Q. Were Japanese soldiers ever brought to POW camps in the U.S. during World War II?
-- I.P., of Belleville
A. As I wrote nearly a decade ago, many still are amazed when they learn that nearly 400,000 German soldiers were held at more than 500 POW camps throughout the U.S. during World War II.
Well, the same holds true for the Japanese. The numbers are far smaller because if you've watched films like "Letters from Iwo Jima," you know the Japanese ethos was to fight to the death. Being taken prisoner was prohibited by the country's military Senjinkun military code issued to all soldiers in January 1941.
"Never live to experience shame as a prisoner," read the pocket-sized volume, an order that is thought to have led to numerous suicides.
Nevertheless, even the Japanese government's wartime POW information bureau reported that 42,543 Japanese surrendered. The vast majority of those captured by the U.S. were turned over to Australia and New Zealand for internment. But an estimated 4,200 may have found their way to the U.S.
Most of those were prisoners who were believed to possess key technical or strategic information. They were sent to special intelligence-gathering facilities at Fort Hunt, Va., and Camp Tracy, Calif. Others were distributed throughout the United States, including Fort McCoy, Wis., the largest holding facility for Japanese prisoners.
At first, officers in the field thought taking Japanese prisoners was a waste of time, figuring they'd be as tough as nails during interrogation. But apparently once they had broken the rules by surrendering, many Japanese felt they had little left to lose. Treated decently by their captors, the prisoners produced information that far outweighed the cost of the camps, according to historian Ikuhiko Hata.
For a detailed account, try Alexander Corbin's "The History of Camp Tracy" or Ulrich Straus' "The Anguish of Surrender: Japanese POWs of World War II" at amazon.com.
Q. Does Prairie Farms still makes its wonderful peach cobbler ice cream? It was so good, I can't believe they would stop selling it.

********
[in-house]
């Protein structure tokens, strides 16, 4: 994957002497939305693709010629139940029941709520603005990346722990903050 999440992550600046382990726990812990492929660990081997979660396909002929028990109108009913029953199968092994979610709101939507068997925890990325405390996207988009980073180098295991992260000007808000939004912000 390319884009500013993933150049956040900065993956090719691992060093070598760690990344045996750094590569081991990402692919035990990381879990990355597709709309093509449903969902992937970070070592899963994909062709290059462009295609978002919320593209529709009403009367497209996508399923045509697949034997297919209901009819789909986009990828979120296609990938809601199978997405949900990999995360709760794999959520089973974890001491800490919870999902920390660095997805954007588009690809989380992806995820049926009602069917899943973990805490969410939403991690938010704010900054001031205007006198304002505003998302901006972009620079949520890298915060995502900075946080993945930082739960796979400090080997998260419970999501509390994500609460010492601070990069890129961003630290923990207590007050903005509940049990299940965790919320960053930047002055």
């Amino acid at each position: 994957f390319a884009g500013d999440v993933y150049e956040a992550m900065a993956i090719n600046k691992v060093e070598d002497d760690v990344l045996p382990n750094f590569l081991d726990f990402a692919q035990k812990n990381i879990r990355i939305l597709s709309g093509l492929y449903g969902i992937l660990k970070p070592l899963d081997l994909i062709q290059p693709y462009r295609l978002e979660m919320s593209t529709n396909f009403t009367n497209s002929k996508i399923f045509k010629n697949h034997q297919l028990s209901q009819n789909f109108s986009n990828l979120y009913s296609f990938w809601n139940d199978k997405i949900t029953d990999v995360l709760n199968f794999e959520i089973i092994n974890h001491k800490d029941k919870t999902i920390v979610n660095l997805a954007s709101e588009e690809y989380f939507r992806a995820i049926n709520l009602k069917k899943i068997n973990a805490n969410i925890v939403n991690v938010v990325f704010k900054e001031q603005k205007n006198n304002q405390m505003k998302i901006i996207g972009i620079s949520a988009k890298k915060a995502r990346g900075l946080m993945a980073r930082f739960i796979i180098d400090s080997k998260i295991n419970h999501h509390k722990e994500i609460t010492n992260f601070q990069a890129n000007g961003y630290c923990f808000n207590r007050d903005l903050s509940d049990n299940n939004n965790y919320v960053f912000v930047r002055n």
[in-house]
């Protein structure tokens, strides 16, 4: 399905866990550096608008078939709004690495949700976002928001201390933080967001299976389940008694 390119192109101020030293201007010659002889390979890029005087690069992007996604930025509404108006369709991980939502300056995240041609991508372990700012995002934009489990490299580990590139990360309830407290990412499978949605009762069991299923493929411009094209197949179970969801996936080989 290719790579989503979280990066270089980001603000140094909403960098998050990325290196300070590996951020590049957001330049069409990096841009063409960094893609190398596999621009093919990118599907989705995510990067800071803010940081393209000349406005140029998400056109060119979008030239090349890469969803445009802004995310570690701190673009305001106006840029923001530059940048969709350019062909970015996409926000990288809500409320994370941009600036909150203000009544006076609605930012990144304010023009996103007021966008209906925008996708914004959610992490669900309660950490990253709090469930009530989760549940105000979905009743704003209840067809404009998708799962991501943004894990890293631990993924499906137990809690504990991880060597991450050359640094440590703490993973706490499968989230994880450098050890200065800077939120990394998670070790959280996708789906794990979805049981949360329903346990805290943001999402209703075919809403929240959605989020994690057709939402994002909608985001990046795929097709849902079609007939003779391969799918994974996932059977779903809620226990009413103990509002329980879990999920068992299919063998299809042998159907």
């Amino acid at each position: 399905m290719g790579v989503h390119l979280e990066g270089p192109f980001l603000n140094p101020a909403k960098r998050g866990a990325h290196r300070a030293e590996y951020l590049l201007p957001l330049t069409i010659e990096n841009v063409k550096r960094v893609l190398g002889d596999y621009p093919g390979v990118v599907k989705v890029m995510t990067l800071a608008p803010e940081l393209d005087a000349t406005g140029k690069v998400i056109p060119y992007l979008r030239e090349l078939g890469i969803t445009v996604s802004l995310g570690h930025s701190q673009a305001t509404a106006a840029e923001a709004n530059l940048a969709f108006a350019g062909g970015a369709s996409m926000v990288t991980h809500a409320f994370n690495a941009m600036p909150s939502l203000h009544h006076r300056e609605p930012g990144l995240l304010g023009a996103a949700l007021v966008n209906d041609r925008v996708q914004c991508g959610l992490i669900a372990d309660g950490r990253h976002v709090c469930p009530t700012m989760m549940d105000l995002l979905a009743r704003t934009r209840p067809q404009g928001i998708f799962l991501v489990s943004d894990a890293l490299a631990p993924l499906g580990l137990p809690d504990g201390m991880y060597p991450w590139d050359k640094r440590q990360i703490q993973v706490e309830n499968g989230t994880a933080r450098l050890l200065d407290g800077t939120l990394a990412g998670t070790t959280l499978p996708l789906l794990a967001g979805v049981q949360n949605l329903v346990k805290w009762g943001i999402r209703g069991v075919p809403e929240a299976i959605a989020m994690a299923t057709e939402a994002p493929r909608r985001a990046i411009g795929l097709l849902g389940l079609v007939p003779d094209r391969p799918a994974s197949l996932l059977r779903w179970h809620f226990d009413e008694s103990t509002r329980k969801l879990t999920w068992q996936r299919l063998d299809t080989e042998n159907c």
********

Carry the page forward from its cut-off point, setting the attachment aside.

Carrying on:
-- Glenda Bajoras, of Millstadt
A. I scream, you scream, we all scream for peach cobbler ice cream -- but it won't do anyone a bit of good.
Every year, Prairie Farms tempts customers with what it calls "feature flavors," which it offers for three months and then replaces with the next one. Peach cobbler was a feature flavor last year, which is why you no longer can find it.
The current seasonal treat is raspberry cobbler, which soon will give way to Cowsmoopolitan (a mix of vanilla and chocolate with solid chocolate cows) and eventually the company's annual peppermint concoction for Christmas.
One cold glimmer of hope: A spokeswoman says that the company could bring it back again some season, which would be just peachy by me.
Q. I am looking for a typewriter ribbon for a Victor Tallymaster Model #675750. It is an old one, but I thought if I could find a ribbon for it, we could still use it. My grandsons think it is the coolest thing ever!!!
-- M.G., of Belleville
A. Next thing you know they'll want to spin a few platters while they dial up friends on their rotary phones.
But, seriously, you should have no problem getting a new ink cartridge for your ancient word processor. Just take the ribbon (with spools) to Metro-East Office Machines at 1221 E. Main St. in Belleville. Either they'll get you a completely new ribbon, or they'll wind new ribbon onto your existing spools.
"One way or another, we can fix him up," I was told.
By now if you're an Olympics fan, you may be hearing what's commonly called the Olympic fanfare with the trumpets and timpani even in your dreams. Who wrote the music?
Answer to Saturday's trivia: In 1972, Rick DeMont was the victim of a bureaucratic bungle that left him as one of 25 athletes and teams in history stripped of gold medals. On his pre-games medical statement, DeMont had told the U.S. Olympic Committee that he was taking two asthma drugs. But instead of telling DeMont that the drugs contained a banned substance so he could seek alternatives, the Olympics folks took away the 16-year-old's gold in the 400-meter freestyle and suspended him for life when his urine test turned up positive. In 2001, the U.S. group admitted its error, but DeMont has yet to receive an apology -- or his medal. For the past 23 years, DeMont, 56, has been the associate head swim coach at the University of Arizona.
Send your questions to Roger Schlueter, Belleville News-Democrat, 120 S. Illinois St., P.O. Box 427, Belleville, IL 62222-0427 or email@example.com